Only a handful of history’s myriads of dates is universally remembered even outside the domain of academic history. June 6, 1944, is one of them. It was the day 156,000 Allied troops landed on the beaches of German-occupied Normandy. It was D‑Day.
After years of mechanized, millionfold murder in Germany, the Nazis had spread their coldly determined agenda of death and suppression across most of Europe. And in 1944, World War II had already been in its fifth sanguinary year, having wreaked havoc on three continents and afflicted people from almost every corner of the planet.
I’ve heard people refer to D‑Day as Doomsday, and there was a lot of doom that day: More than 10,000 American, Canadian, and British soldiers were killed, wounded, or went missing, and between 4,000 and 9,000 German soldiers never returned from the beaches of Normandy. Other interpretations of the D include Decision Day, Departure Day, and Disembarkation Day. While all those ring true, D‑Day is simply a term in American military language applied to the start of any significant military operation. It is a code believed to simply mean Day-Day, like the French equivalent J‑Jour, that allows military strategists to talk about an operation without revealing information concerning time or place. Accordingly, there were many D‑Days throughout World War II and other wars.
However, since June 6, 1944, the expression is wedded to the beaches of Normandy, both in popular as well as academic history – because the tide began to turn on this D‑Day. It was the first step of Operation Overlord (the liberation of France between June and August 1944) which forced Hitler’s Germany into a war on multiple fronts it could not win – a war that would finally come to an end a year later. Historians fond of ‘what if’ games offer a variety of speculative answers to the question about how World War II would have proceeded without the establishment of the Allied Western Front. Even though some of those scenarios are far more extreme than others, they all have one thing in common: They’re terrifying.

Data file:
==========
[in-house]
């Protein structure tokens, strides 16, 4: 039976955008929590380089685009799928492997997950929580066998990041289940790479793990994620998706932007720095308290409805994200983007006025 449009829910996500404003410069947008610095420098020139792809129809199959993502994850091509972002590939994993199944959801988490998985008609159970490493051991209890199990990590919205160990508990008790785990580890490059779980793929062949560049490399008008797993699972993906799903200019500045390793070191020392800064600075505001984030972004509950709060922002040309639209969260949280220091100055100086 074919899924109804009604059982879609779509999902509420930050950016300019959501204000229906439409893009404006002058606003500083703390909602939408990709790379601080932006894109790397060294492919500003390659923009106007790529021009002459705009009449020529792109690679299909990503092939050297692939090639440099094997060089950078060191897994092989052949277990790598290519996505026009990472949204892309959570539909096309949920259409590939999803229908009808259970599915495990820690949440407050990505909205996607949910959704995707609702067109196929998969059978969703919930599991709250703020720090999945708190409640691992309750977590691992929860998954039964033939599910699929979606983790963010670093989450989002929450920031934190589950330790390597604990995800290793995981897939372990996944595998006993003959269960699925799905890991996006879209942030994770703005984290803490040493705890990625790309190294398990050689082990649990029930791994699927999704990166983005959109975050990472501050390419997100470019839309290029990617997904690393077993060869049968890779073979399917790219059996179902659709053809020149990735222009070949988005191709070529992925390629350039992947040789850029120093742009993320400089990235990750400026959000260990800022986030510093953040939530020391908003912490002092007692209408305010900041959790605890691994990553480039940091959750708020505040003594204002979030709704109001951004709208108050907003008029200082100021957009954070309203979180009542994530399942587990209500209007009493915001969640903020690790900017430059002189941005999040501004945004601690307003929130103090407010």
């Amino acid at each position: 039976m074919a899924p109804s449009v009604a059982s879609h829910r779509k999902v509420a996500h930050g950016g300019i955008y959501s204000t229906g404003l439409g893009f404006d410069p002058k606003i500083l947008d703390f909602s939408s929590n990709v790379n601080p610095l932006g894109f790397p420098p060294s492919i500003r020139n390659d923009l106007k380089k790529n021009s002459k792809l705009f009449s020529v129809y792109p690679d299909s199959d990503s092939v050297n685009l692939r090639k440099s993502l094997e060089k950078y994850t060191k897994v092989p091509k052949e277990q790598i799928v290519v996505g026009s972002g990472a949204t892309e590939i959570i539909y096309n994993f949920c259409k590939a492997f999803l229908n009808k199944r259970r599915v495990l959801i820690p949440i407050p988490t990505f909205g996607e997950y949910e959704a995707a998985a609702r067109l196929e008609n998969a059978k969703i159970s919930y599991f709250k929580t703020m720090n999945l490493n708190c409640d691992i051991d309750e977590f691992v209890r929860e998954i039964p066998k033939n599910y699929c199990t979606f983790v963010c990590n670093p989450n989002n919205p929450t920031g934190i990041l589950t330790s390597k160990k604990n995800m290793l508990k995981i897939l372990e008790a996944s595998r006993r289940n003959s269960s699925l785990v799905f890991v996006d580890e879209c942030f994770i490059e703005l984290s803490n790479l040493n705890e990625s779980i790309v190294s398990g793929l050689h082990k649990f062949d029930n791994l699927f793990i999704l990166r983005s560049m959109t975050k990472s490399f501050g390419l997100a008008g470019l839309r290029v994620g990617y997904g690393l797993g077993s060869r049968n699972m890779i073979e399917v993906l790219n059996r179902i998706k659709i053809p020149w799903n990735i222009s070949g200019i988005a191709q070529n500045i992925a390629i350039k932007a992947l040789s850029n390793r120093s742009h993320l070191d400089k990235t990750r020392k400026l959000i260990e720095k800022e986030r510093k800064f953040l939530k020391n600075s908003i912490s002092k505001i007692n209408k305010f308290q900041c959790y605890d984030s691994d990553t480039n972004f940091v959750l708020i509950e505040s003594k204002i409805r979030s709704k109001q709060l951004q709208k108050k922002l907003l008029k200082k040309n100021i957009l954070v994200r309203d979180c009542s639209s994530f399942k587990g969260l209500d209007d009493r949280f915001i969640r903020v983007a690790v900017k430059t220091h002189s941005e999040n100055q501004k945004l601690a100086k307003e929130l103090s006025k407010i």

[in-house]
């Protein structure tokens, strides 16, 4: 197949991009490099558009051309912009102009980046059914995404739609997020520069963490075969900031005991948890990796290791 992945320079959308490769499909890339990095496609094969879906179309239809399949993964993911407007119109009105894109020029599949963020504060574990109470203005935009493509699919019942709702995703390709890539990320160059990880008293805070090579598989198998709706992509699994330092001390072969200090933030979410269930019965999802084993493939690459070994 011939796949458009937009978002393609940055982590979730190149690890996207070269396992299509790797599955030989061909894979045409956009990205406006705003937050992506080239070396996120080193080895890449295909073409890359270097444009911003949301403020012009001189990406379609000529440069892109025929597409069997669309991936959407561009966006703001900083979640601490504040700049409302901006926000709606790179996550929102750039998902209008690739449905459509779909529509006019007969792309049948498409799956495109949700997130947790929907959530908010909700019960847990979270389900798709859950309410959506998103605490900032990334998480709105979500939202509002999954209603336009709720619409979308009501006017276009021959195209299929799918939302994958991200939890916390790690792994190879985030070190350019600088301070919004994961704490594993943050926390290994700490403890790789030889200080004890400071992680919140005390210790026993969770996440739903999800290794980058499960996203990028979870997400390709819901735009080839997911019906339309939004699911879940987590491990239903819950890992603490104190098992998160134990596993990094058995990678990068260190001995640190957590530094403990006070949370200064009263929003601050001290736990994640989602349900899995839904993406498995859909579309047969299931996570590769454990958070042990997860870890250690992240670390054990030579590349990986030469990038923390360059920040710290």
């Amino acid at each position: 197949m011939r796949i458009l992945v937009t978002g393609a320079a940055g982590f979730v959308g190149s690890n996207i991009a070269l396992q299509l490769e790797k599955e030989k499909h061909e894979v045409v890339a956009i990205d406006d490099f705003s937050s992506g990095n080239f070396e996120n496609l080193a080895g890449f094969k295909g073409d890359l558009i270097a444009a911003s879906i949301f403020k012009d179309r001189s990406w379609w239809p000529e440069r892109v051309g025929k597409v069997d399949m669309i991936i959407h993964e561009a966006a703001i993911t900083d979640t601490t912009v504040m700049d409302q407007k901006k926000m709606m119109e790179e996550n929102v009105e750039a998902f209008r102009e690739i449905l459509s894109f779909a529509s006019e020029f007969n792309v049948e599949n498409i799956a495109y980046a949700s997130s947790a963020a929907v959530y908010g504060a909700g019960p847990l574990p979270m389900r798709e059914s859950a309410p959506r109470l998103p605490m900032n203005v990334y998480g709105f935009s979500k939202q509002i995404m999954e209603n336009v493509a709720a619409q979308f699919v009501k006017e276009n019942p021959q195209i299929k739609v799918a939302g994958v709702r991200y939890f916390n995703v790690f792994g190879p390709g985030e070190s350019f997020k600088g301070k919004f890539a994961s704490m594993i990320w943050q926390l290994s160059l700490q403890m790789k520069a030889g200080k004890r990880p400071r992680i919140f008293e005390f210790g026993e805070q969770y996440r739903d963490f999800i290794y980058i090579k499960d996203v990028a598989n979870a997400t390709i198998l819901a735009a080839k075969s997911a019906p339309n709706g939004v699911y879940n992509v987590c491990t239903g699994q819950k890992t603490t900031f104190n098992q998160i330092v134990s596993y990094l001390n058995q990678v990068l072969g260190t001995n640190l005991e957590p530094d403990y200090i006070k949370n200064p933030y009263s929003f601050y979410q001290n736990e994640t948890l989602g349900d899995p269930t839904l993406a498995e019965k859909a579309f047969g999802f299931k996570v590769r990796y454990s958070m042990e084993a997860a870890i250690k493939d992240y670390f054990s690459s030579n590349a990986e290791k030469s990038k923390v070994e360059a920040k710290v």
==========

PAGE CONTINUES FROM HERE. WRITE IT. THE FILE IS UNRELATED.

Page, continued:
It is wise to keep this in mind when thinking about a day as horrific and gruesome as D‑Day. It’s a day that can’t be celebrated but should be commemorated. For soldiers killed or wounded in action, for all people who suffered in so many ways. And commemorated by all of us who feel something that could perhaps be best described as a historical sigh of relief when thinking about what further tragedy was prevented because of D‑Day on the sixth of June in 1944.
On June 5, 2019, over a dozen world leaders and hundreds of veterans gathered in Portsmouth, the southern English port city from where the Allied troops had set off towards the beaches of Normandy 75 years ago. Accordingly, commemorations were held in Normandy a day later. These were the most prominent events of the D‑Day commemorations, but only two of many that will take place in France, England, Canada, and the United States until September. Click the link below for a detailed overview of all the events: http://www.dday-anniversary.com/.
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